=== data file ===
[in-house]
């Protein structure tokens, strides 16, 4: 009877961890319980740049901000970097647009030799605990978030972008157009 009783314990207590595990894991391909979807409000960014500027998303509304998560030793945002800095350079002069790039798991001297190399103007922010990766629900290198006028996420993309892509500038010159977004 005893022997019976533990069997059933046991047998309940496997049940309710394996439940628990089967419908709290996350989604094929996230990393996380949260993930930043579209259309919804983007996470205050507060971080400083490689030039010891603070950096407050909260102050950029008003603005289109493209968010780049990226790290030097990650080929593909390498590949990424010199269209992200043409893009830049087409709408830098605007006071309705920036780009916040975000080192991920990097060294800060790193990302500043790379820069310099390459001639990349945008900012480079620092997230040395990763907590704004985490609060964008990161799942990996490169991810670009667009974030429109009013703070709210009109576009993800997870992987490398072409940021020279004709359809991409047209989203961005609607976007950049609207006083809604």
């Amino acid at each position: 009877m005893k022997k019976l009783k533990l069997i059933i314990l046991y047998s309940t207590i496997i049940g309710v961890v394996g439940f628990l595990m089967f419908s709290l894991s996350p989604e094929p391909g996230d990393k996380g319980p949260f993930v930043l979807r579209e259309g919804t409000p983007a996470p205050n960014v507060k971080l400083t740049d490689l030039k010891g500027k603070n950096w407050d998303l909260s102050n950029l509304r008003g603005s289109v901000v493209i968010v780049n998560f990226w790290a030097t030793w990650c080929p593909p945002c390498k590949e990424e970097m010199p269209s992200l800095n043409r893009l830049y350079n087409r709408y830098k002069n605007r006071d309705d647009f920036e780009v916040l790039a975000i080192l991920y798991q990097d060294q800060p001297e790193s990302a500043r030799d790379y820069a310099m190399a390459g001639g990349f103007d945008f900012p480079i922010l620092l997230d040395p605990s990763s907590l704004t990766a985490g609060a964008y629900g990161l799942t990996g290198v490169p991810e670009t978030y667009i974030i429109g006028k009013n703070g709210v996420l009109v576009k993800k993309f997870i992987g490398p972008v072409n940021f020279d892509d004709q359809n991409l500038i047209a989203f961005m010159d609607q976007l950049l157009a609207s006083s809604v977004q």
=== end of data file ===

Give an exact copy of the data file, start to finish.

[in-house]
């Protein structure tokens, strides 16, 4: 009877961890319980740049901000970097647009030799605990978030972008157009 009783314990207590595990894991391909979807409000960014500027998303509304998560030793945002800095350079002069790039798991001297190399103007922010990766629900290198006028996420993309892509500038010159977004 005893022997019976533990069997059933046991047998309940496997049940309710394996439940628990089967419908709290996350989604094929996230990393996380949260993930930043579209259309919804983007996470205050507060971080400083490689030039010891603070950096407050909260102050950029008003603005289109493209968010780049990226790290030097990650080929593909390498590949990424010199269209992200043409893009830049087409709408830098605007006071309705920036780009916040975000080192991920990097060294800060790193990302500043790379820069310099390459001639990349945008900012480079620092997230040395990763907590704004985490609060964008990161799942990996490169991810670009667009974030429109009013703070709210009109576009993800997870992987490398072409940021020279004709359809991409047209989203961005609607976007950049609207006083809604």
């Amino acid at each position: 009877m005893k022997k019976l009783k533990l069997i059933i314990l046991y047998s309940t207590i496997i049940g309710v961890v394996g439940f628990l595990m089967f419908s709290l894991s996350p989604e094929p391909g996230d990393k996380g319980p949260f993930v930043l979807r579209e259309g919804t409000p983007a996470p205050n960014v507060k971080l400083t740049d490689l030039k010891g500027k603070n950096w407050d998303l909260s102050n950029l509304r008003g603005s289109v901000v493209i968010v780049n998560f990226w790290a030097t030793w990650c080929p593909p945002c390498k590949e990424e970097m010199p269209s992200l800095n043409r893009l830049y350079n087409r709408y830098k002069n605007r006071d309705d647009f920036e780009v916040l790039a975000i080192l991920y798991q990097d060294q800060p001297e790193s990302a500043r030799d790379y820069a310099m190399a390459g001639g990349f103007d945008f900012p480079i922010l620092l997230d040395p605990s990763s907590l704004t990766a985490g609060a964008y629900g990161l799942t990996g290198v490169p991810e670009t978030y667009i974030i429109g006028k009013n703070g709210v996420l009109v576009k993800k993309f997870i992987g490398p972008v072409n940021f020279d892509d004709q359809n991409l500038i047209a989203f961005m010159d609607q976007l950049l157009a609207s006083s809604v977004q």